New Sprint (NYSE:S) CEO Marcelo Claure made a bold move when he announced that his company would offer Verizon (NYSE:VZ) and AT&T (NYSE:T) customers half-off their current monthly bill if they make the switch.
He further sweetened the deal by announcing that the pricing would stay in effect as long as the new customer stayed on the same rate plan. Basically, Claure offered defectors from the two biggest wireless carriers not only lower prices in the short term, but a guarantee to not raise rates. The half-off deal is notable not just for how aggressive a move it is, but for the major carrier not included in the deal.
By only offering half-off to Verizon and AT&T users, Claure made it clear that he's not looking to win customers from T-Mobile (NASDAQ:TMUS) but he is looking to stop people from leaving AT&T and Verizon and joining the "Un-carrier." That shows that while Sprint has faltered in recent years, its new boss is not going to roll over and allow T-Mobile's brash CEO John Legere to achieve his stated goal of moving ahead of Sprint to become the No. 3 wireless carrier.
Sprint still has significant hurdles to overcome, but Claure has at least put his company back into the fight. Whether he can steer some of the people leaving AT&T and Verizon to his company over Legere's may well come down to whether he can deliver an acceptable mix of price and network quality.
It's all about the Benjamins
Sprint's deal is not quite as straightforward as just saying "half-off" implies. As part of the agreement the company requires switching customers to either buy a phone outright, finance one through its "Easy Pay" offering, or, in the case of the iPhone 6 only, lease it through iPhone for Life. That means the Sprint offer is not exactly half off to any Verizon or AT&T customer who got his or her phone through a subsidized contract plan. Even Sprint CFO Joe Euteneuer, speaking in early December at a Merrill Lynch conference, admitted that the actual saving would not be half.
"They are still probably getting a 20% sort of net discount," he explained, Consumerist reported.
Still, since all carriers normally charge roughly the same price for all the major phones, the key savings between any two plans with nonsubsidized phones is service plan costs. Price, of course, varies based on the size of your family, but as a baseline, let's use a family of four with a 10GB data plan. We can also assume that the family contains two adults using premium smartphones purchased for a $199 subsidized price with two junior users making do with mid-range devices purchased for a $99 up-front fee on the subsidized AT&T and Verizon plans. For the purpose of comparing overall value we will add up those subsidized phone up-front charges and split the $596 over two years (even though it must be paid up front). For the purpose of the nonsubsidized plans, we will assume two Apple (NASDAQ:AAPL) iPhone 6s at $27.08 each a month and two lower-priced phones costing $14.50 monthly.
|Carrier||# of lines||10 GB Shared Plan Cost||Phone Cost||Monthly Total|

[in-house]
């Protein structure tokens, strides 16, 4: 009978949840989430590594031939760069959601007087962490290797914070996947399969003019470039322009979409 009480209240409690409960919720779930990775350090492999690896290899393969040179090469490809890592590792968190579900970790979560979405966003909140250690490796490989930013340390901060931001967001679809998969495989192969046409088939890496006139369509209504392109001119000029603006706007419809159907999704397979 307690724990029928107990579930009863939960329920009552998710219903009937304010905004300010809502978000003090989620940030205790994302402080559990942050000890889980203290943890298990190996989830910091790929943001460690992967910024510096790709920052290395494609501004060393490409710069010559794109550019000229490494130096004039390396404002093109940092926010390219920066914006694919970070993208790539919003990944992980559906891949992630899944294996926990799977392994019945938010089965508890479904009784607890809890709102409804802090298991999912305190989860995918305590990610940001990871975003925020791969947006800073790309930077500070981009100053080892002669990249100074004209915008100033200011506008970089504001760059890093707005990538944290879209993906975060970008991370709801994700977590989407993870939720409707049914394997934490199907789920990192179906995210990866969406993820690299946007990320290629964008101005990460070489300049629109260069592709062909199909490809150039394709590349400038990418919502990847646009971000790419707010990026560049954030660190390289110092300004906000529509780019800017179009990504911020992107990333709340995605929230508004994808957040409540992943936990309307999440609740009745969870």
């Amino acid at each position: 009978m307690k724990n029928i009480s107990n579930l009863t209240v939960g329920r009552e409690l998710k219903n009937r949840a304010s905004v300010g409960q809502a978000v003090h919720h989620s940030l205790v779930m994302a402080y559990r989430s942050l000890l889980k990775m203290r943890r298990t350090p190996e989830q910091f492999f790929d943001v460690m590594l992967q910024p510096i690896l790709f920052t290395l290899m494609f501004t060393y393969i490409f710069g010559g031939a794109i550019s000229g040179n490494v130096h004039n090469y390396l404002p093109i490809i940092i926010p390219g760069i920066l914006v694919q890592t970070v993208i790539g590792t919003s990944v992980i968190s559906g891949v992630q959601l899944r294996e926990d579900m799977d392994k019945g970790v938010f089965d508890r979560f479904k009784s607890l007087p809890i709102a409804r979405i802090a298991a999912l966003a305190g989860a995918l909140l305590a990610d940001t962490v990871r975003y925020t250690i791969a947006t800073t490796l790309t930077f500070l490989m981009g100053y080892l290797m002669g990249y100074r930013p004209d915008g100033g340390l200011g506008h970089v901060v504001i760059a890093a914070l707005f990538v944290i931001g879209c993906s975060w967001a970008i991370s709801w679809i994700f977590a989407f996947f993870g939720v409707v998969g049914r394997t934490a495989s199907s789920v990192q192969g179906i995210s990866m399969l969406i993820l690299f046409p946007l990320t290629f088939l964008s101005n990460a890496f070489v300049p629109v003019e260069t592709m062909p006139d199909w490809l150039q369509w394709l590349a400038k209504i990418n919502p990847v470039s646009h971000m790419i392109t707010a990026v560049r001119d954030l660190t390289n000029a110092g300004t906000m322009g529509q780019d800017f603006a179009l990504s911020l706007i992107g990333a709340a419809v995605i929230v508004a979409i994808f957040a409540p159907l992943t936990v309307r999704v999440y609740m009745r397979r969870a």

|Sprint from AT&T||4||$130||$83.16||$210.16|
|Sprint from Verizon||4||$120||$83.16||$220.16|
As you can see, the actual costs paid by AT&T and Verizon users switching to Sprint are well above half and it would actually be cheaper for Verizon users in this example to switch to T-Mobile without any special promotion. Overall, it should be noted that the Sprint deal is similar to the T-Mobile regular offering and AT&T and Verizon offer lower prices (but still higher than Sprint's deal and T-Mobile regularly) for customers who pay full price up-front or lease phones.
Sprint users could save roughly $15 a month by leasing their iPhones, but would likely lose more than that in resale or trade-in value at the end of two years.
Leaving Verizon or AT&T for Sprint or T-Mobile does mean a downgrade in network quality. Verizon was the clear winner -- and Sprint the clear loser -- in RootMetrics' survey of the four major wireless networks for the first half of 2014. Verizon received top marks in reliability, speeds, data performance, and call performance while AT&T took second in all of those. AT&T was on top with Verizon second for text performance. Sprint had the lowest overall score with it and T-Mobile ranked third or fourth in all the individual categories.
What is the choice?
As a pure cost play, Sprint's half-off offer is a deal for AT&T and Verizon customers though not quite as good a deal as advertised and T-Mobile offers similar, and in some cases better, pricing, without the hassle of having to produce a bill. T-Mobile has a stronger network, but it's close enough as you can see from the chart above that it's not likely to be a factor.
With the half-off deal, Sprint and T-Mobile are similar value propositions and it's worth it for potential customers to factor in network strength where they will primarily use the phone. They should also consider whether they prefer T-Mobile's offer of less high-speed data per line, but no overages to Sprint's higher-data deal without cost certainty.
Claure put Sprint back in the game, but T-Mobile has been there longer and offers similar pricing and a slightly better network at its regular, non-discounted price. Sprint has a good offer here, but it's not better than T-Mobile's normal deal.
Daniel Kline owns shares of Apple. He is a Sprint customer. The Motley Fool recommends Apple. The Motley Fool owns shares of Apple. Try any of our Foolish newsletter services free for 30 days. We Fools may not all hold the same opinions, but we all believe that considering a diverse range of insights makes us better investors. The Motley Fool has a disclosure policy.